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Evaluation of Palliative Care Initiatives in the Intensive Care Setting


Christopher Blais MD Send Email
Deborah Bourgeois APRN Send Email
Ochsner Health System
Palliative Medicine Brent House #305
1514 Jefferson Highway
New Orleans, Louisiana 70121
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Description

Problem: Critical care staff is often morally distressed and frustrated by the end-of-life experience of patients while families are frequently dissatisfied with the palliative care provided.


Project design: A three phase approach was undertaken to assess satisfaction of palliative care for physicians, medical students, nursing staff and families. Survey methods were designed to assess patient/family, physician, and nurse satisfaction of palliative care service initiatives.


Patient and Family Satisfaction: The Ochsner Palliative Care Committee consulted with Press Ganey to develop a bereavement survey to assess family satisfaction with end of life care. The 40-question bereavement survey was produced with sections including: Time of Death, Visitors and Family, Physician, Nursing, Personal Issues, and Room. A Pre- palliative care consult service survey was conducted with baseline data retrieved between December 2005 and March 2006. Palliative care consultation services were then initiated. Post survey overall and unit based data has been collected since that time.


Physician Training Satisfaction: A survey was developed and administered to residents at the beginning and end of their rotation on critical care service to evaluate satisfaction and confidence with new palliative care educational initiatives. Case-based approach educational initiatives were utilized to foster resident confidence in delivering bad news, discussing poor prognosis, explaining the dying process, and providing palliative care within the medical intensive care unit.


Palliative Care concepts were taught via scheduled didactics, expert role modeling, hands-on care of dying patients, and mandatory participation, organizing and providing family conferences. Resident case-based discussion of specific patients was implemented as a debriefing for difficult end of life cases each month. Led by a critical care staff physician, palliative care medical director and palliative care APRN, these sessions provide a framework to reinforce the confidence of young physicians. Open-ended questions are employed to stimulate resident reflection on their decisions and to guide the discussion to reinforce palliative care principals’.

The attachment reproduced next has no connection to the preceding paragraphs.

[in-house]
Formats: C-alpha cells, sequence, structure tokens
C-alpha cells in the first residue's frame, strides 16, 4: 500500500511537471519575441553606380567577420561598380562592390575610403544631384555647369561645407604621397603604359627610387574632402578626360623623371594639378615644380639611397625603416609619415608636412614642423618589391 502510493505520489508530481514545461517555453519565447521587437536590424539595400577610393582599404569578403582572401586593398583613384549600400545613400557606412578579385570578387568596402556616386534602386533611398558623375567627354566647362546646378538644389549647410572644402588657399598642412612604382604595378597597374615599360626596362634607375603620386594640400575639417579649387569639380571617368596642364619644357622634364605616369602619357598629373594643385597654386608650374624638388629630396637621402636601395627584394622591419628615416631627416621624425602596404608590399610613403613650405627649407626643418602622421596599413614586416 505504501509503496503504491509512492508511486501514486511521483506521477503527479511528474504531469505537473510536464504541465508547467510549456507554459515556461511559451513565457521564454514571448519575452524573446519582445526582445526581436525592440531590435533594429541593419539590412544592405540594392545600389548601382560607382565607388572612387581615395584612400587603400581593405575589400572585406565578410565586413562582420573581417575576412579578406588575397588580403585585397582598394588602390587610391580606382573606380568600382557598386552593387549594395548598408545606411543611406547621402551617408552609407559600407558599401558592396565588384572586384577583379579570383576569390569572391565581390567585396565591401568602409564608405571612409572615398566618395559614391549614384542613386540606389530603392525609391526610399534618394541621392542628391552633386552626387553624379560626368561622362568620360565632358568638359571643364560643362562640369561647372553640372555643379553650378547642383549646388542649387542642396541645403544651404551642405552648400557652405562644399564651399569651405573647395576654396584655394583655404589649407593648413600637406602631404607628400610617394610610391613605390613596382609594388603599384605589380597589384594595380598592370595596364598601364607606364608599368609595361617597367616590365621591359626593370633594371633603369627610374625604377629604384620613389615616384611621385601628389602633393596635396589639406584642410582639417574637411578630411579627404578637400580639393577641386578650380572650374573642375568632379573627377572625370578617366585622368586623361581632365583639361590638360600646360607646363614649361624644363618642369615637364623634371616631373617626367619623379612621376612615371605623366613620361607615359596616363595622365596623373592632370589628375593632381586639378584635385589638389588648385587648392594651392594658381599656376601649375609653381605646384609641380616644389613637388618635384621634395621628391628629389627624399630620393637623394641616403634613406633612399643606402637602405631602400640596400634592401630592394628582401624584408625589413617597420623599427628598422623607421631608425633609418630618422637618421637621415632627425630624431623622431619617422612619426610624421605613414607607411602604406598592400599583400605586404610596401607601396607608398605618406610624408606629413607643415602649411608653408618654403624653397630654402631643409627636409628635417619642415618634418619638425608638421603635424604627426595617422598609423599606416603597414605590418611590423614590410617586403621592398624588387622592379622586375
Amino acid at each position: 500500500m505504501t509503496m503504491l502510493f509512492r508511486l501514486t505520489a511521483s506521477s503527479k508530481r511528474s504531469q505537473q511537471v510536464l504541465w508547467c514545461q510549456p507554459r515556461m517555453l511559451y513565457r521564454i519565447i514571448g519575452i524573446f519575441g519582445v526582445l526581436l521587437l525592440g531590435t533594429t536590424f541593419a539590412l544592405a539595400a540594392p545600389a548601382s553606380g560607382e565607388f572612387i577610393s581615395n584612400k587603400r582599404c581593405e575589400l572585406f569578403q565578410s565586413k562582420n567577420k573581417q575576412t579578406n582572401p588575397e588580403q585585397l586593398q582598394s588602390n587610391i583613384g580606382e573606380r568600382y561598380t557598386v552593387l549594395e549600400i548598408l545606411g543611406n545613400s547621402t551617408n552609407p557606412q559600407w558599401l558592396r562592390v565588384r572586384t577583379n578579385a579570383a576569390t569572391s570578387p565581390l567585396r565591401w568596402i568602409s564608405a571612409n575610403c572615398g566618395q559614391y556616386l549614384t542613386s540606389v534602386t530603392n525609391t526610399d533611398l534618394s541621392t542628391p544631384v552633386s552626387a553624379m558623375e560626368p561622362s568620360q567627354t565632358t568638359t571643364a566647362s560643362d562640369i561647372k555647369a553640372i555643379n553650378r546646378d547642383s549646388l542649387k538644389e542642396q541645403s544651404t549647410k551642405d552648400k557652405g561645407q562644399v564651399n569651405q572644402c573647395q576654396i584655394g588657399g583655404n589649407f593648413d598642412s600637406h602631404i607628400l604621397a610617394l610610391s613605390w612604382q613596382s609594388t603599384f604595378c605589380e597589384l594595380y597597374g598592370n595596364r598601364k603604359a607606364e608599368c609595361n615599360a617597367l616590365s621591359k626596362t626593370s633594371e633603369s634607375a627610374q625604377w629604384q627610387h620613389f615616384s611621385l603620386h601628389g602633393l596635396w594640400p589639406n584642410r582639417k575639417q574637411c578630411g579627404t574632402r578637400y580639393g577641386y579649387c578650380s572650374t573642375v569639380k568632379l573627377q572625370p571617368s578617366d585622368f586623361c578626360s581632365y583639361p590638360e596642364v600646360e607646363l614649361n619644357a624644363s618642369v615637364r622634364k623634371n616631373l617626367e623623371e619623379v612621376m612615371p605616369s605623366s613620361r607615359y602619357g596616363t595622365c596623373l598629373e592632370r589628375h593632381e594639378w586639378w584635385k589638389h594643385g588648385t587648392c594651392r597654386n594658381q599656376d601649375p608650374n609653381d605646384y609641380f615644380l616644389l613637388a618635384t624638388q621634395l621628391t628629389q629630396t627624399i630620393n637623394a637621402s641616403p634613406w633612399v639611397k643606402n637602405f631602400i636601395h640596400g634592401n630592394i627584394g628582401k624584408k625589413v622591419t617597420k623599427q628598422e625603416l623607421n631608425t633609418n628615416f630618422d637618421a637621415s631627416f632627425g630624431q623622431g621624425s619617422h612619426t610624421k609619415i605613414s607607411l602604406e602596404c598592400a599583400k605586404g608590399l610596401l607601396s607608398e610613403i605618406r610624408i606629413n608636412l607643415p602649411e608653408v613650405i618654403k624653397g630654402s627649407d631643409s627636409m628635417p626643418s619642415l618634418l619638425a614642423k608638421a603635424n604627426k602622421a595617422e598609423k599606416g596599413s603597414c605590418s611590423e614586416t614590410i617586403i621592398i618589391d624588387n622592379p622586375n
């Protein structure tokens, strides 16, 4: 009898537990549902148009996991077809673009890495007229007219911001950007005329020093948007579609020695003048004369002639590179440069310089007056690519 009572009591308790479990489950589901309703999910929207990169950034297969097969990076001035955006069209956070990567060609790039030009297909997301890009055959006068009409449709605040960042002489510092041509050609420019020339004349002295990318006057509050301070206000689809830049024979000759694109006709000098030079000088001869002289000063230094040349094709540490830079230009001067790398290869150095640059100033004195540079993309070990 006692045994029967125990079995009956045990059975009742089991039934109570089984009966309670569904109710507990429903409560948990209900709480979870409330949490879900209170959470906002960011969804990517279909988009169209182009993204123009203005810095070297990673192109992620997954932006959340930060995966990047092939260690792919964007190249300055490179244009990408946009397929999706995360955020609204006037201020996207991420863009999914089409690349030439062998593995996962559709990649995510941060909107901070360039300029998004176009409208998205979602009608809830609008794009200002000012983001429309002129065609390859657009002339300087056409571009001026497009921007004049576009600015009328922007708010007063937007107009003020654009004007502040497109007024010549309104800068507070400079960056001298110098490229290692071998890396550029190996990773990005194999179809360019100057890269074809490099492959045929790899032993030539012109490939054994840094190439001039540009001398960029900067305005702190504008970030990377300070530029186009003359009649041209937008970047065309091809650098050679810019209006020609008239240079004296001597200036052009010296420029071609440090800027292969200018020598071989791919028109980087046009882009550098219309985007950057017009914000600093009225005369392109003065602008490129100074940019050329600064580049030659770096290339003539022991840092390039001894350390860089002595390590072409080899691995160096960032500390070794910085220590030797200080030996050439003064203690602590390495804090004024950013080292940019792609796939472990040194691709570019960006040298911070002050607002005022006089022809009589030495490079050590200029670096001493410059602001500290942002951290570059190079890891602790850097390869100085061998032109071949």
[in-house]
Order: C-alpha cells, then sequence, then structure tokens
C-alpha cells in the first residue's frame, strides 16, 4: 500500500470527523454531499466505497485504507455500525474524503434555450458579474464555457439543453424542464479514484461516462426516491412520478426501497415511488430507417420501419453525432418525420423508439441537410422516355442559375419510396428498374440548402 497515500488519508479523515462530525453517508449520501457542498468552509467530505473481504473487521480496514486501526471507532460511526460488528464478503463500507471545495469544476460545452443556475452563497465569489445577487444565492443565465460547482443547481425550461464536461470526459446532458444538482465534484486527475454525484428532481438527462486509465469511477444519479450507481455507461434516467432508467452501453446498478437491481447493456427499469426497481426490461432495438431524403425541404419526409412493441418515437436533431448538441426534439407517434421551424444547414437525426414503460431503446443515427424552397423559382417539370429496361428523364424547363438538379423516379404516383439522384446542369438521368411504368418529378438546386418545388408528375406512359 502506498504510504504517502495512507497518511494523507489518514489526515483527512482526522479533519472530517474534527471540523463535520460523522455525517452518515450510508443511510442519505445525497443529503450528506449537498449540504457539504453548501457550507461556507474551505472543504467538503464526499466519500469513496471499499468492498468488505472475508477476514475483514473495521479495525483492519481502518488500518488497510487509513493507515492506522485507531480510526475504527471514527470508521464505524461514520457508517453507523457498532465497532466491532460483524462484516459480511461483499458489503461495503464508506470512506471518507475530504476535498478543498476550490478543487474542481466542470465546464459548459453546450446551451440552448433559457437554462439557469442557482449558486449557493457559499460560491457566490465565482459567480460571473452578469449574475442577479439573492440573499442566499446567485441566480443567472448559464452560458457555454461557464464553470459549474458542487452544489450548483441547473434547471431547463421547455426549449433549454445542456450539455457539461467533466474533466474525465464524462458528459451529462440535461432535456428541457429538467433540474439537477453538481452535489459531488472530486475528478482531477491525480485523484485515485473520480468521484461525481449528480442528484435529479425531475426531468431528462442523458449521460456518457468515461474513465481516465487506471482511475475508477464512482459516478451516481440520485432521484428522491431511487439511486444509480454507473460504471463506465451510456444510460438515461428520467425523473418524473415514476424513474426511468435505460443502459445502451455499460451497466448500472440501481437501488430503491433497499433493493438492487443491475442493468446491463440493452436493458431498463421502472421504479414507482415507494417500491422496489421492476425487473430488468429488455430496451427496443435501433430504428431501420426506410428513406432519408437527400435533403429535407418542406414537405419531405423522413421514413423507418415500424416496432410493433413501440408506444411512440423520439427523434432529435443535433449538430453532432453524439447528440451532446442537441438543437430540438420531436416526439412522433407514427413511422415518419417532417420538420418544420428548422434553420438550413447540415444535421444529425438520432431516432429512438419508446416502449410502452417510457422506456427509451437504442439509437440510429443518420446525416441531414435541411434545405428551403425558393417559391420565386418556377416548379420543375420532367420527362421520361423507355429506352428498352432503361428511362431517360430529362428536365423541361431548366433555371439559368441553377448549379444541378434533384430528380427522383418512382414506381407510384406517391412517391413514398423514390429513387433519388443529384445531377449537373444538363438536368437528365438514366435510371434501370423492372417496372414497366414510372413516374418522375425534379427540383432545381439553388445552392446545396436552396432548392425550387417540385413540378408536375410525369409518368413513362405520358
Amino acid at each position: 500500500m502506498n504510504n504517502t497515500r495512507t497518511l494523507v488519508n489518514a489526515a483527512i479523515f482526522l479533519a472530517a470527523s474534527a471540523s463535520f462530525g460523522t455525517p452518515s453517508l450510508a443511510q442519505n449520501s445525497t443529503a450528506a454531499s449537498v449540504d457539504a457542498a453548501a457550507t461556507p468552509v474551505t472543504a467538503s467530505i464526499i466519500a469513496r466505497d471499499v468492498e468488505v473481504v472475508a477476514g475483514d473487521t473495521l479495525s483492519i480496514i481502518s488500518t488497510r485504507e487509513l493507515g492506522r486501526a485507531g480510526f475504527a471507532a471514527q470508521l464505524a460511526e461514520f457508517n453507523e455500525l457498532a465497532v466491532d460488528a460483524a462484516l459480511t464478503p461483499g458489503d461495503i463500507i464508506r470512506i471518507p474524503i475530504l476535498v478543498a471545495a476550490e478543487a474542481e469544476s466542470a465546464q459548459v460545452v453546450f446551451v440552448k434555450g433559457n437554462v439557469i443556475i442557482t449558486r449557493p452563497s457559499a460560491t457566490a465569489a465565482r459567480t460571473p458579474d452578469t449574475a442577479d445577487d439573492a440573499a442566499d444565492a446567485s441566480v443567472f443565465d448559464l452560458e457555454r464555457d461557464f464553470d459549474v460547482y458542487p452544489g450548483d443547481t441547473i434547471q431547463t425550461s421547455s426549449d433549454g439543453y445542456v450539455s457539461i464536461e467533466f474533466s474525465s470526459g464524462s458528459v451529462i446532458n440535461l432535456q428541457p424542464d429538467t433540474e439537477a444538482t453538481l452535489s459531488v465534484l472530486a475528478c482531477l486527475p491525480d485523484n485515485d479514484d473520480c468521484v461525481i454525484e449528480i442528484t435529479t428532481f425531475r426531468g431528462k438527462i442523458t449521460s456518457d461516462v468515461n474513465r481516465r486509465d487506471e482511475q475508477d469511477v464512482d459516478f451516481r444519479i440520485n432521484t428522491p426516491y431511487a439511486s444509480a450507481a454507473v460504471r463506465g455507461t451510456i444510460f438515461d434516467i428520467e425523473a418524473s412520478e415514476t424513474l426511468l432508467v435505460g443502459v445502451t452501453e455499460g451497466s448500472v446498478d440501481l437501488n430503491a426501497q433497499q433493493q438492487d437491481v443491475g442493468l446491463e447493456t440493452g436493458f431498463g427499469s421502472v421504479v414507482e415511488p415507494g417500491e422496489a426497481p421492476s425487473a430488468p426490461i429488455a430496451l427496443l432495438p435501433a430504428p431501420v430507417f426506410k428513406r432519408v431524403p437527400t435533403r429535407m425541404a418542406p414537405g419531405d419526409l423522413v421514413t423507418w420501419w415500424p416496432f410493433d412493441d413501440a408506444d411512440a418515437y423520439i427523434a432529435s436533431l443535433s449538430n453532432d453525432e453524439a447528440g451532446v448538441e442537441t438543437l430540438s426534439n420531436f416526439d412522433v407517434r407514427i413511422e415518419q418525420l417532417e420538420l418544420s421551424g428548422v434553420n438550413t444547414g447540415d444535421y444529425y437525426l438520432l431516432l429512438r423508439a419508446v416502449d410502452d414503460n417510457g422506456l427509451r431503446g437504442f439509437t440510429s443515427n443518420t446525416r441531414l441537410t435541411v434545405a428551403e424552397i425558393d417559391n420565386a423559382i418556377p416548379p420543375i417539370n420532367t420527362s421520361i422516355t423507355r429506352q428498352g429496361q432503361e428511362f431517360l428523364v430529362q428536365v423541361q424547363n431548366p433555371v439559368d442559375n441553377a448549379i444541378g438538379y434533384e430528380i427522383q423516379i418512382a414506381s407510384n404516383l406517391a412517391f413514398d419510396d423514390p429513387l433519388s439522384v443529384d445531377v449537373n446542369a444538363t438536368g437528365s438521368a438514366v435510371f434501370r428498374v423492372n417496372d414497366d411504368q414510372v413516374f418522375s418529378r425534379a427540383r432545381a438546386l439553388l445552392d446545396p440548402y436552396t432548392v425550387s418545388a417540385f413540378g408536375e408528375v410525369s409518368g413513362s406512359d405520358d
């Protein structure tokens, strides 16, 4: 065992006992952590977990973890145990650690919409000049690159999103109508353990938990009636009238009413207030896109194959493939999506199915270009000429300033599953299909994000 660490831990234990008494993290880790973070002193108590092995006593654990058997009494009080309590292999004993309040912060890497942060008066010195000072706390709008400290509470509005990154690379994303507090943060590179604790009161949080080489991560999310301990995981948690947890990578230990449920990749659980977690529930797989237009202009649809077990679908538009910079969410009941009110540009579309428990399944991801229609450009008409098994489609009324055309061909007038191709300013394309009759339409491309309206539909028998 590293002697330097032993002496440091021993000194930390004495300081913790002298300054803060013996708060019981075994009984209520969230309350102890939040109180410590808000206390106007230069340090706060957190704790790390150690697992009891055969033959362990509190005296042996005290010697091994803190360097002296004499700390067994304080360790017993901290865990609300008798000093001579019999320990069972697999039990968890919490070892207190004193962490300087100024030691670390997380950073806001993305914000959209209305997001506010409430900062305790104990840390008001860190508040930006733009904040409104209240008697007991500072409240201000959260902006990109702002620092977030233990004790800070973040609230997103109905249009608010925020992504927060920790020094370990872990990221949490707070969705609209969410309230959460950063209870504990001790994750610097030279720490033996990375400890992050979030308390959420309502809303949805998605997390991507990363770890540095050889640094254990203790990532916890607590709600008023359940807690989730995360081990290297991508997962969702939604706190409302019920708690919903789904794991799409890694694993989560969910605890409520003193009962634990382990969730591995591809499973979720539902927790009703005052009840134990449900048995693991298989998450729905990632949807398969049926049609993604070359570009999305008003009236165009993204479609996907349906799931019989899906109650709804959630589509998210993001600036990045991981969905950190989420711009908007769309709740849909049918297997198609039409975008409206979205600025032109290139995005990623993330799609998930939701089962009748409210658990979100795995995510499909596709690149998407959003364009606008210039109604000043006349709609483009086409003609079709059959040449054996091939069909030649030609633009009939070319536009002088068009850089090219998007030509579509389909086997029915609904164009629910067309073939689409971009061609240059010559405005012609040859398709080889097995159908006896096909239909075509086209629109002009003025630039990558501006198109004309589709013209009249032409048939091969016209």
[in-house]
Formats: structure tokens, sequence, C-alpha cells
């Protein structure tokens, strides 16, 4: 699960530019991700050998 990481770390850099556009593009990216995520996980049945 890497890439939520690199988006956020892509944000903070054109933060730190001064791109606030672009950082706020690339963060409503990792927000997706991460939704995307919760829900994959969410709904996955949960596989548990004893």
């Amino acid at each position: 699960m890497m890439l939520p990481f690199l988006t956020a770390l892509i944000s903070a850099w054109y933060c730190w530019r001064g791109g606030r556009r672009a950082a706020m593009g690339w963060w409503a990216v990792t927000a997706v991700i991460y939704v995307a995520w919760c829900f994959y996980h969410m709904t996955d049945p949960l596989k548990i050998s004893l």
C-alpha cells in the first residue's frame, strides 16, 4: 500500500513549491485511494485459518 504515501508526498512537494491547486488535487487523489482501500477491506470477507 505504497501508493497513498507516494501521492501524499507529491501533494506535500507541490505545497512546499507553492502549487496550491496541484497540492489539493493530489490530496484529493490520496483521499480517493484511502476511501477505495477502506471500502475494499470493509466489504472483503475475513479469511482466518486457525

Nursing Satisfaction: Palliative Care APRN and critical care nursing developed and implemented a standardized order set for planned withdrawal of life support. A pre and post implementation survey was developed and utilized to evaluate nurses’ perceptions of withdrawal of life support with and without the order set.


Results

  • Phase I Patient and Family Satisfaction: ICU survey ongoing improvement is demonstrated from a 2006 baseline of 78.0% to 1st qtr 2011 score of 94.7%.. The institutional 2006 pre-Palliative Care score was 76.7%. Ongoing improvement seen 2007-2011 with 1st qtr 2011 score of 95.2%. ICU now uses bereavement survey as primary instrument in patient satisfaction quality improvement initiatives. Dying process sensitivity tools, bereavement trays, resource booklets, and other improvements were developed
  • Phase II Physician Training Satisfaction: Post survey results showed increased resident confidence in providing palliative care, specifically in the areas of: delivering bad news, discussing comfort care, withdrawing life-sustaining treatment, and managing dying patients.
  • Phase III Nursing Satisfaction: A strong positive linear and correlation between years in nursing and comfort level with withdrawal of life support was noted relating to order sets. Many critical care nurses at OMC have less than three years experience. Nursing satisfaction and perceived comfort were demonstrated in the post order implementation survey associated with the use of a standardized order set for withdrawal of life supportive therapies. Revised critical care ongoing nursing education and orientation which now includes palliative care lectures, withdrawal of life support procedure training, organ donation and therapeutic communication were instituted. System wide adoption of survey and order set implementation is underway.

Conclusion: All-around satisfaction of palliative care in ICU settings can be measured and improved.

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